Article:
Fuggedaboutit: New York City Considers Pizza Oven Ban

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June 26, 2023

Proposed environmental regulations in New York City could end the use of wood- and coal-fired ovens in many of the city's historic pizza restaurants.

"All New Yorkers deserve to breathe healthy air and wood and coal-fired stoves are among the largest contributors of harmful pollutants in neighborhoods with poor air quality," Ted Timbers, spokesman for the city's Department of Environmental Protection, said on Sunday. "This common-sense rule, developed with restaurant and environmental justice groups, requires a professional review of whether installing emission controls is feasible."

The rule, if implemented, could force pizza owners who use coal- or wood-fired ovens installed before May 2016 to purchase expensive devices that control emissions. The mandate would require restaurants to cut pizza oven emissions by 75 percent, the New York Post reported.

Restaurant owners would have to pay for an official to examine the kitchen and determine how to reduce pollution. Owners who can't make it work or can't afford the device need to prove hardship to receive a pass from the city government.

One pizza restaurant owner told the Post the mandate would destroy his product and cost a "fortune."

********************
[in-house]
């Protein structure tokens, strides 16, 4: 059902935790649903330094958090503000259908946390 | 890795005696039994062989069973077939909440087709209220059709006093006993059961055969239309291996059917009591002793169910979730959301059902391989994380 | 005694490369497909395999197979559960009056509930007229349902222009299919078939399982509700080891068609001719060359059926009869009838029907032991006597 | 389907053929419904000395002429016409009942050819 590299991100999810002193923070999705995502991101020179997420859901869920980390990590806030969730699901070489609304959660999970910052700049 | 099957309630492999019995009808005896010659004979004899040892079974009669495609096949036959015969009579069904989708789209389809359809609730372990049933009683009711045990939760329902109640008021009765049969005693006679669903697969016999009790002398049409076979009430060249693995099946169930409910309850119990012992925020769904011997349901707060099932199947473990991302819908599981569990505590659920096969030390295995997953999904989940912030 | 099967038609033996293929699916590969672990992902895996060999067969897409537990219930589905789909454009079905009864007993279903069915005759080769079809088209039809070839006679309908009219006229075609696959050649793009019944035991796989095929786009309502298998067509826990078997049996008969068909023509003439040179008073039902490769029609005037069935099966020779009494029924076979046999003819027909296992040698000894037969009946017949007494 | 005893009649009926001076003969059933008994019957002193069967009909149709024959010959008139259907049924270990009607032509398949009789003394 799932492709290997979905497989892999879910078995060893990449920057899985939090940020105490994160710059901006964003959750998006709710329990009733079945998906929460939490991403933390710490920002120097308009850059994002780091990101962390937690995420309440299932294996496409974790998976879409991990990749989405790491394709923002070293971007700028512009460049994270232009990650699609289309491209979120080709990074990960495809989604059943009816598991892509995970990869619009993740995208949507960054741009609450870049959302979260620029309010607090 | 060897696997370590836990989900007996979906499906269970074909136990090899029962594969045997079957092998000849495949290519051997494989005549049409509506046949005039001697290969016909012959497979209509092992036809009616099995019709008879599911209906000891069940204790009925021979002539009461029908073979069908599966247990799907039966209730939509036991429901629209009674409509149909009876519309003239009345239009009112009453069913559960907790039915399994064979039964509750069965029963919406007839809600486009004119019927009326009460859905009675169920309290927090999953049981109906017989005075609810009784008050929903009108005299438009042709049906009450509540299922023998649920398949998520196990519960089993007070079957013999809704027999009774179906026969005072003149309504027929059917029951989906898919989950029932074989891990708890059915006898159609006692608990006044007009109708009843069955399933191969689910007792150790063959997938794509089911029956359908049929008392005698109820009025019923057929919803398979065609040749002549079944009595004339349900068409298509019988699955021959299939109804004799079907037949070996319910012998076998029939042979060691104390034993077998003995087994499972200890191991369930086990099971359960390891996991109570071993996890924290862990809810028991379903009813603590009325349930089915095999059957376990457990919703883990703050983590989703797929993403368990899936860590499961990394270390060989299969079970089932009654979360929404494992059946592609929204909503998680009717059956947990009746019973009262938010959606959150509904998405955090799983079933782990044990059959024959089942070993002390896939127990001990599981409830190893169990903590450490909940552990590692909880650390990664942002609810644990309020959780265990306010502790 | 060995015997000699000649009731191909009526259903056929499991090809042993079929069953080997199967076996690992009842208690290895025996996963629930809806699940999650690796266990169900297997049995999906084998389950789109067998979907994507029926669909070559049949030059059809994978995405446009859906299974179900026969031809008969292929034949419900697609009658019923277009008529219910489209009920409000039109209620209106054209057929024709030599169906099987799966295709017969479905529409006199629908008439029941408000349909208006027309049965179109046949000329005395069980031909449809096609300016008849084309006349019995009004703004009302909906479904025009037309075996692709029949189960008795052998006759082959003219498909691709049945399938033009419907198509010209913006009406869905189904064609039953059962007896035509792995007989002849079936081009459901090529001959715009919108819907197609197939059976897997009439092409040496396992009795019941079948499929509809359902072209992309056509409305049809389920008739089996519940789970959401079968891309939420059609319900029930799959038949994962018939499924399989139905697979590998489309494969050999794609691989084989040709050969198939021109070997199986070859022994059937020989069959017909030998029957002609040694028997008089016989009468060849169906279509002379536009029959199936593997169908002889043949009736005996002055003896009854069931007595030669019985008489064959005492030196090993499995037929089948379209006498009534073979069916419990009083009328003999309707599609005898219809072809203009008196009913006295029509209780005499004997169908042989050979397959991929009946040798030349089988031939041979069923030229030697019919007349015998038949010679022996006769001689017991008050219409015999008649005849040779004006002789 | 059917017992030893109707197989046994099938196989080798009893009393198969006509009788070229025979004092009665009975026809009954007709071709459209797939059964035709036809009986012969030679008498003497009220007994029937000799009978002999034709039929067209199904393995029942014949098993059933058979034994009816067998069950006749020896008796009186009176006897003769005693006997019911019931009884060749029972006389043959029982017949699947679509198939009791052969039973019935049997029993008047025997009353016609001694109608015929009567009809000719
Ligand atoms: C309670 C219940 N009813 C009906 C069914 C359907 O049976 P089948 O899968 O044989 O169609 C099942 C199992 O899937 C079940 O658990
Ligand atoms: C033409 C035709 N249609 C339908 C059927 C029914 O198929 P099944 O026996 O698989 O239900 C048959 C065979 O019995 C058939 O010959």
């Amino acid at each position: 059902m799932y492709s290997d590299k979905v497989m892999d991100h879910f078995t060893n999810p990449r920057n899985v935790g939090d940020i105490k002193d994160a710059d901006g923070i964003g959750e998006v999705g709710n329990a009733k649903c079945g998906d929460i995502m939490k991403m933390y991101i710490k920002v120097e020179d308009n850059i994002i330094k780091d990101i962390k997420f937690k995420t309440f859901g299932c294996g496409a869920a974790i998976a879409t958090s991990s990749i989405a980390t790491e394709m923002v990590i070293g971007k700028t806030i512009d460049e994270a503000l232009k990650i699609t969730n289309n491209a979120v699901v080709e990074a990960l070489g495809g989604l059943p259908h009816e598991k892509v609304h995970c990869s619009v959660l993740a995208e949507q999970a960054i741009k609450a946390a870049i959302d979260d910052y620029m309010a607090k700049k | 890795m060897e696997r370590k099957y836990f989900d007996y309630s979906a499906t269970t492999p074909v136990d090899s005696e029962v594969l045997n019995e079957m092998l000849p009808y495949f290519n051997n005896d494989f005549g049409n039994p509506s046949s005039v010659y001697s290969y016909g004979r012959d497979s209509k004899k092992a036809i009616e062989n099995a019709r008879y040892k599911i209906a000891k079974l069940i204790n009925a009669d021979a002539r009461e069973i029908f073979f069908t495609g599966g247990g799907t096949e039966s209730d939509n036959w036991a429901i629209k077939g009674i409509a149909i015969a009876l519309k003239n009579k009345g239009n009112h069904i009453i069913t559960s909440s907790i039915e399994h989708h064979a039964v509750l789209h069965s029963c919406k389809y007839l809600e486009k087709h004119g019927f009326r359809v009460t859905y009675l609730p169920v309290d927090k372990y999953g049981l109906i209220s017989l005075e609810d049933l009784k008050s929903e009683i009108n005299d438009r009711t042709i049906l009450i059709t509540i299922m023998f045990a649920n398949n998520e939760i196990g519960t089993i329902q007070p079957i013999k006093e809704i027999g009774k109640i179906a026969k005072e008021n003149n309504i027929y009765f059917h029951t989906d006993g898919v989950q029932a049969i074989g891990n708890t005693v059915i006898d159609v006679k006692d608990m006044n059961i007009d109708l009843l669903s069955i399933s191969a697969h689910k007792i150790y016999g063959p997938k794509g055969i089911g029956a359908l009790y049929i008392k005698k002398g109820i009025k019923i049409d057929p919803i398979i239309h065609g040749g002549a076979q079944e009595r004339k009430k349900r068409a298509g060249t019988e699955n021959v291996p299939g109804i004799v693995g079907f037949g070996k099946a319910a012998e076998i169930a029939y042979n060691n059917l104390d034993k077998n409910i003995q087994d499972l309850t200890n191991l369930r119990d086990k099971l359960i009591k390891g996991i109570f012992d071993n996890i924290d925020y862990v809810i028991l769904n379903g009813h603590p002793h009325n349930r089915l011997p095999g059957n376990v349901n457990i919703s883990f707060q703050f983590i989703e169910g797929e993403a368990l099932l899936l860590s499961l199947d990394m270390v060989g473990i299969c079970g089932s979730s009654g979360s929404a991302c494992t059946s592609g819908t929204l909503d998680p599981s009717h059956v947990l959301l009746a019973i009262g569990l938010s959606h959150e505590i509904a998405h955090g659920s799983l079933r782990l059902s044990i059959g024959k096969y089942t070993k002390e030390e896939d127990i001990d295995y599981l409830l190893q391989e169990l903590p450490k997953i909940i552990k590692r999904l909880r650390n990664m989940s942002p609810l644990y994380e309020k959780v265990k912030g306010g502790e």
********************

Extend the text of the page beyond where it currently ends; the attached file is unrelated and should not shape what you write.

"If you f—k around with the temperature in the oven you change the taste," the restaurateur, who asked to remain anonymous, said. "That pipe, that chimney, it’s that size to create the perfect updraft, keeps the temp perfect, it’s an art as much as a science. You take away the char, the thing that makes the pizza taste great, you kill it."

"And for what? You really think that you’re changing the environment with these eight or nine pizza ovens?!" he added.

The proposal comes after New York became the first state to ban natural gas connections in new buildings. Beginning in 2026, new buildings with seven or fewer stories will have to use induction and electric devices. Larger buildings will make the transition in 2029.

The city's focus on environmental bans comes amid rising crime. Violent crime is up in the subway compared with 2020, with 132 felony assaults in the first quarter of 2023. Last year, a black nationalist gunned down 13 people in a Brooklyn subway station.

In May, a man believed to be homeless pushed a 35-year old woman in front of a train, leaving her paralyzed from the neck down.

Published under: New York City